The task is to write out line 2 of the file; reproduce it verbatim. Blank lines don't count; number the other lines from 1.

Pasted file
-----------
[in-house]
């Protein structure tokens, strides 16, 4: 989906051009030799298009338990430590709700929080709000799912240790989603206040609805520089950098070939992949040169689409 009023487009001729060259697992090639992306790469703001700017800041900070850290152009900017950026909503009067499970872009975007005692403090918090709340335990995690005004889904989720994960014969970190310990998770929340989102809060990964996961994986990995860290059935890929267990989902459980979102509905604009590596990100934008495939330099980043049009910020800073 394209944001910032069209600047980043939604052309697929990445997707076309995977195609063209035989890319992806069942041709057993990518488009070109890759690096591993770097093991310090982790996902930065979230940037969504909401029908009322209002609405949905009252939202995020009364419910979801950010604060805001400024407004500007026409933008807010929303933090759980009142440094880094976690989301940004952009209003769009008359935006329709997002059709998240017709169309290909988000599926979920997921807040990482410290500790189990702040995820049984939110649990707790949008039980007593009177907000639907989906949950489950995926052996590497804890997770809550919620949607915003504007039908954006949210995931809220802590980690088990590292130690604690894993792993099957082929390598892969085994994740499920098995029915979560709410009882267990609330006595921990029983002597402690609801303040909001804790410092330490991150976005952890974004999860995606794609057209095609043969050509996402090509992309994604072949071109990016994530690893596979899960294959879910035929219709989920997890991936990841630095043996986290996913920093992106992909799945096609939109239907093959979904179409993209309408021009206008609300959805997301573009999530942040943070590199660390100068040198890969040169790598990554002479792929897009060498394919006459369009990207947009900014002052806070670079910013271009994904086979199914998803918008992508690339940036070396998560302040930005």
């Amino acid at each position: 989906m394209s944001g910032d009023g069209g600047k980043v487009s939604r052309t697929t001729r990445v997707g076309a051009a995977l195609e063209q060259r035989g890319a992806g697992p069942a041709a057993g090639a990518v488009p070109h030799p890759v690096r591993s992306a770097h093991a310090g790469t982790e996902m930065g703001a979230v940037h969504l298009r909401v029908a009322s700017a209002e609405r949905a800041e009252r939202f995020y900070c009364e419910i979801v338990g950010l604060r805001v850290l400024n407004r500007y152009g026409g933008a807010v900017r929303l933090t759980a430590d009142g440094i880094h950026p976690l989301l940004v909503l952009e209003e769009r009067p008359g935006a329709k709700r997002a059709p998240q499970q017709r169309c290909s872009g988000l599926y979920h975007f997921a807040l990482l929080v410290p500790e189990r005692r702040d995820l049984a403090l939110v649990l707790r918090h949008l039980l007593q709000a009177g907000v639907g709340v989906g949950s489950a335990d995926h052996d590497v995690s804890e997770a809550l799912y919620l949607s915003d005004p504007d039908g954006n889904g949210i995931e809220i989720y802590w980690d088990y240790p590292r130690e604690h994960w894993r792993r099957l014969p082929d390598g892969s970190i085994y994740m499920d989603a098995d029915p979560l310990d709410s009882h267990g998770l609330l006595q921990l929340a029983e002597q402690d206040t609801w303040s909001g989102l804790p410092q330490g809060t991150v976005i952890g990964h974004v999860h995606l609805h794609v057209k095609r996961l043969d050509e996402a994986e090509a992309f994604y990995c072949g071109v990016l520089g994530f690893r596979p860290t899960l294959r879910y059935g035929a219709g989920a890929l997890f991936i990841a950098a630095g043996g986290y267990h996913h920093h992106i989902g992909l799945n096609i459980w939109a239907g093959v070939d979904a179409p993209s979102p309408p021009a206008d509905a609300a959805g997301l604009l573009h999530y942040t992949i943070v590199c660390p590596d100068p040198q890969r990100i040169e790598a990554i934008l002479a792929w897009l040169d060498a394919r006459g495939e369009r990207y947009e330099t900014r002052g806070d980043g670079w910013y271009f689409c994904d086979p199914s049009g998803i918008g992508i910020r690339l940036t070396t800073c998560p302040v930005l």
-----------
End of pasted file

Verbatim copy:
């Protein structure tokens, strides 16, 4: 989906051009030799298009338990430590709700929080709000799912240790989603206040609805520089950098070939992949040169689409 009023487009001729060259697992090639992306790469703001700017800041900070850290152009900017950026909503009067499970872009975007005692403090918090709340335990995690005004889904989720994960014969970190310990998770929340989102809060990964996961994986990995860290059935890929267990989902459980979102509905604009590596990100934008495939330099980043049009910020800073 394209944001910032069209600047980043939604052309697929990445997707076309995977195609063209035989890319992806069942041709057993990518488009070109890759690096591993770097093991310090982790996902930065979230940037969504909401029908009322209002609405949905009252939202995020009364419910979801950010604060805001400024407004500007026409933008807010929303933090759980009142440094880094976690989301940004952009209003769009008359935006329709997002059709998240017709169309290909988000599926979920997921807040990482410290500790189990702040995820049984939110649990707790949008039980007593009177907000639907989906949950489950995926052996590497804890997770809550919620949607915003504007039908954006949210995931809220802590980690088990590292130690604690894993792993099957082929390598892969085994994740499920098995029915979560709410009882267990609330006595921990029983002597402690609801303040909001804790410092330490991150976005952890974004999860995606794609057209095609043969050509996402090509992309994604072949071109990016994530690893596979899960294959879910035929219709989920997890991936990841630095043996986290996913920093992106992909799945096609939109239907093959979904179409993209309408021009206008609300959805997301573009999530942040943070590199660390100068040198890969040169790598990554002479792929897009060498394919006459369009990207947009900014002052806070670079910013271009994904086979199914998803918008992508690339940036070396998560302040930005």